Sunday, December 30, 2012

Textile History: Peacock Alley

I've indexed pieced patterns and I've indexed applique but I am not going to index chenille bedspread patterns.
This may be due to childhood trauma. We slept under these hand-tufted bedspreads.
1) They were scratchy, part of the trauma
2) They were an attractive nuisance, so to speak, the tufts just begging to be pulled out while one listened to the radio.
3) One got yelled at for pulling out the tuft---more trauma.
A more pleasant childhood memory is
driving by roadside bedspread stores.

These retail establishments were everywhere south of Cincinnati.

There were commercial establishments like motels and trading posts that sold the spreads and also individual vendors. One of my favorite photos can be found in the Georgia Virtual Vault
A small independent shop.

The making and sellings of these hand-tufted bedspreads has been documented in Georgia, the heart of the craft.
Catherine Evans Whitener is credited with the revival of the old candlewicked spread and turning it into a cottage industry.

Highway 75 is recalled as Peacock Alley because of the many
bedspreads in that design in the roadside shops.

There are numerous surviving examples

They made robes too.


There were other patterns

Just crying out for an index.

Click on these links for more information



And click here to see Carma's vintage chenille cakes---edible I believe. (But I am easily fooled when it comes to food.)


  1. These are very beautiful! I remember driving from California to Florida in 1973 and these were still hung by the side of the road in some southern locales. I sure would like one of those robes. Itchy or not!!! ~Lynda

  2. I love chenille.....I have several bedspreads that we layer under our quilts. I've picked them up at garage sales and thrift stores for a song! At the antique shops, they are far too pricey to touch! I also have several Martha Washington style spreads (the all white ones with just nubbies, not fluffies); we grew up with these on every bed.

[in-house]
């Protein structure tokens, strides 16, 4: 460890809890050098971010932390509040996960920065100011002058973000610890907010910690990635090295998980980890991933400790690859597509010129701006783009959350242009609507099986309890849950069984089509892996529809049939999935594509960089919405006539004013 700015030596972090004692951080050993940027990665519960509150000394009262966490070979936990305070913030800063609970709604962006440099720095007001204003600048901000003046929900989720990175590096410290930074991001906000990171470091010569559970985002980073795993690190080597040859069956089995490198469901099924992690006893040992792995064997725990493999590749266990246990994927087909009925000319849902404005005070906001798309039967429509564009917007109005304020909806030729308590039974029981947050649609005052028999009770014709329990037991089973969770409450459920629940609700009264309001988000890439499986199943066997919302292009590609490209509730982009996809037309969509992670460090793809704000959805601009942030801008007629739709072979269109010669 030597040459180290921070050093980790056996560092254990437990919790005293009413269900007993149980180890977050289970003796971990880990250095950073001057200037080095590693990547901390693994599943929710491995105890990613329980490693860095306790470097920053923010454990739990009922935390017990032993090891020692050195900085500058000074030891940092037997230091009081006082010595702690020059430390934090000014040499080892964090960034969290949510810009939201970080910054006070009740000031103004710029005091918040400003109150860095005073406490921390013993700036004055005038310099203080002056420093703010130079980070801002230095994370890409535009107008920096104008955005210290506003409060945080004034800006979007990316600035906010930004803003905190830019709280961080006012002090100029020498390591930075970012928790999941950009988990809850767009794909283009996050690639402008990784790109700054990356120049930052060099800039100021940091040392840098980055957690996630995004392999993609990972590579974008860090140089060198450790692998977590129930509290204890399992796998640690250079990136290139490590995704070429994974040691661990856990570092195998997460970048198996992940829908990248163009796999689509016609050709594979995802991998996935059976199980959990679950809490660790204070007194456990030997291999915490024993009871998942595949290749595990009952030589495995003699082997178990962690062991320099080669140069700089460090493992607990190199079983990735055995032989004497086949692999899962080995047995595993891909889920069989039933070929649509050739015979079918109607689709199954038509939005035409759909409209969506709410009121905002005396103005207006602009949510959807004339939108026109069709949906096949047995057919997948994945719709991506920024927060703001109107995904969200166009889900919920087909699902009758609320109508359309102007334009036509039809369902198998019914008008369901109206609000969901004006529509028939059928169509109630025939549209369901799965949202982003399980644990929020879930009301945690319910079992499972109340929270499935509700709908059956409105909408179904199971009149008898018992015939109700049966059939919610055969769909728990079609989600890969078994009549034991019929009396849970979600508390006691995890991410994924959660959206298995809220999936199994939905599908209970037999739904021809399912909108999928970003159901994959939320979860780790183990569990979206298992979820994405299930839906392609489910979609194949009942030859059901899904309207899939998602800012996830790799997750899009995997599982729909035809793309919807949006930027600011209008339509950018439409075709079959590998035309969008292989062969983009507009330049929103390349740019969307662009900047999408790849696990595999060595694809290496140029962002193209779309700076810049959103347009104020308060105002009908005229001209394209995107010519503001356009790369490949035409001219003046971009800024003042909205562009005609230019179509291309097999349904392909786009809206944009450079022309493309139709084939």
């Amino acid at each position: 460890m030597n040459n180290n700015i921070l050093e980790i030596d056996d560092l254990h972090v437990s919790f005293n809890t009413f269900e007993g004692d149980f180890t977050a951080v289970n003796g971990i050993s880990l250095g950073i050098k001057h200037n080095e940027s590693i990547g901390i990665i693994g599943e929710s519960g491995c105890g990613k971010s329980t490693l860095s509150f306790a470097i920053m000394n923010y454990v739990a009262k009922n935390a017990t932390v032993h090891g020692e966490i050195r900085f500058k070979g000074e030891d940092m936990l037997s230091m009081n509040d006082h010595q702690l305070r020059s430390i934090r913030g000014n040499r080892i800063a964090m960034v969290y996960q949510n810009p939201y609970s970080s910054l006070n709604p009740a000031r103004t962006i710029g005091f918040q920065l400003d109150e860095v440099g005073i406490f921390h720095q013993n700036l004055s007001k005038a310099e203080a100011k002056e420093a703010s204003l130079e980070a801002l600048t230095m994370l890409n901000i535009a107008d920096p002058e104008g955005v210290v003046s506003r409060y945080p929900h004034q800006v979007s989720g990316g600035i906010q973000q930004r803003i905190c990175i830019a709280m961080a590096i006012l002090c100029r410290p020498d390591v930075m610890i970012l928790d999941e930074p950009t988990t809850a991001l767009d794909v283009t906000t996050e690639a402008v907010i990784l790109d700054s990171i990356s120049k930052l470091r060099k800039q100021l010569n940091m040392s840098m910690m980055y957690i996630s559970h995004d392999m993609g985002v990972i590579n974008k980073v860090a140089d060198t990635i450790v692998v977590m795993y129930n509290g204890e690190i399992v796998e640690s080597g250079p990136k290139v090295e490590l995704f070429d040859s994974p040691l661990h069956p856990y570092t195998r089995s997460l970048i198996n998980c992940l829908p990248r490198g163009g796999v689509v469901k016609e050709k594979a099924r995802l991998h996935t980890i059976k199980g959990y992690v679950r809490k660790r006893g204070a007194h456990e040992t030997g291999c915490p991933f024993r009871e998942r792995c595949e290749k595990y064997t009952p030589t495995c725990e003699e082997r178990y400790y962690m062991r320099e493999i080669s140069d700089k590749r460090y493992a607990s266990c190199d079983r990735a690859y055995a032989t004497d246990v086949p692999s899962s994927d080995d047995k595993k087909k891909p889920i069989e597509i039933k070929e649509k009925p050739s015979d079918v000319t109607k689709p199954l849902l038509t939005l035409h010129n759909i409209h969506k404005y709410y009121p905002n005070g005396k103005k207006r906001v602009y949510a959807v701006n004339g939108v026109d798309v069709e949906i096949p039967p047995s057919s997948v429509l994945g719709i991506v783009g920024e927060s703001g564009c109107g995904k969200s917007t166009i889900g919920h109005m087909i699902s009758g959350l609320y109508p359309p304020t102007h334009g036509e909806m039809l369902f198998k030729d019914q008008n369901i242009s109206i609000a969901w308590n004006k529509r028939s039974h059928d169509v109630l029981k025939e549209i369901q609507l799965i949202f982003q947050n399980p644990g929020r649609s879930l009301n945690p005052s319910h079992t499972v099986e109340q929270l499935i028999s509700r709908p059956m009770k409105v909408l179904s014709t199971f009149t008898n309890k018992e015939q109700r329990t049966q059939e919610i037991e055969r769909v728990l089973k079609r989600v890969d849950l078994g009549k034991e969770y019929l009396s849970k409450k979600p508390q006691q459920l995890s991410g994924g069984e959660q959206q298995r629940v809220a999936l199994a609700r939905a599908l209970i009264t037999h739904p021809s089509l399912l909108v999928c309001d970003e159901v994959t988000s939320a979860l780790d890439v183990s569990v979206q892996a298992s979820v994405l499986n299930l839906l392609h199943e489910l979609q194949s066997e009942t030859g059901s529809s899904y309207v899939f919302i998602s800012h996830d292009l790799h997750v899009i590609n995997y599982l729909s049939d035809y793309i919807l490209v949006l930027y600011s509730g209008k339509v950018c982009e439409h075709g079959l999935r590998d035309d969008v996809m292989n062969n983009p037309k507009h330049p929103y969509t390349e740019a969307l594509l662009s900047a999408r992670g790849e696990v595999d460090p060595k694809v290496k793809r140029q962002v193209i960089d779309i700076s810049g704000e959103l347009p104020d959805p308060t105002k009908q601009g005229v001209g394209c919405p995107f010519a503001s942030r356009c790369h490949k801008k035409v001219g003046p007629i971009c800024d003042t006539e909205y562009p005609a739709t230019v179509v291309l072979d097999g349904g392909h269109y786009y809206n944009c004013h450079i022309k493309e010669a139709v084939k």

And those cakes are amazing! She had quite a collection of chenille to use! On closer look.....totally NOT edible....even the fruit is fake! :o)

  3. Loved this posting. And to think I had always thought the chenille spreads were machine made.

    Thank you for your blog.

  4. I do remember having these as a kid and I think we had one colored one, but have never seen so many beautiful designs on them. A friend sent me some old pieces, so i use them to make ornies with.


  5. Count me in as a child who was supposed to be napping on my Grandmother's bed - pink and white chenille bedspread - who pulled out many, many tuffs! My sister was also guilty. They HAD to notice, but we didn't get into trouble.

    I always wondered how they were made.

  6. Fun post! Thanks. I had no idea there were all those peacocks hanging by the sides of the road.

  7. Oh wow this was very interesting reading-I found those bedspreads so heavy too

  8. It must be really something to see when driving along and coming upon quilts hanging for sale. I live in Australia and you don't ever see anything like that.

  9. One might not have had a chenille bedspread, but one did have her grandmother's tied quilt. One can untie those ties too, and one did.

    There's a lesson somewhere in these stories. If little hands can undo some part of their bed clothes, they will?

  10. I love the dots imprinted on one's face when one fell asleep on the spread! Joanne

  11. OMG. I love peacock quilts ! I can't get enough of them. The pics are stunning!

  12. I've never seen one of these! I propose a simple index: peacock or not peacock! Just being silly!

  13. Wow, I never saw anything like this along the roadside where I grew up. I have fond memories of my chenille bedspread, I thought it was so feminine and pretty. I'd love to get my hands on one of those robes -- fantastic!

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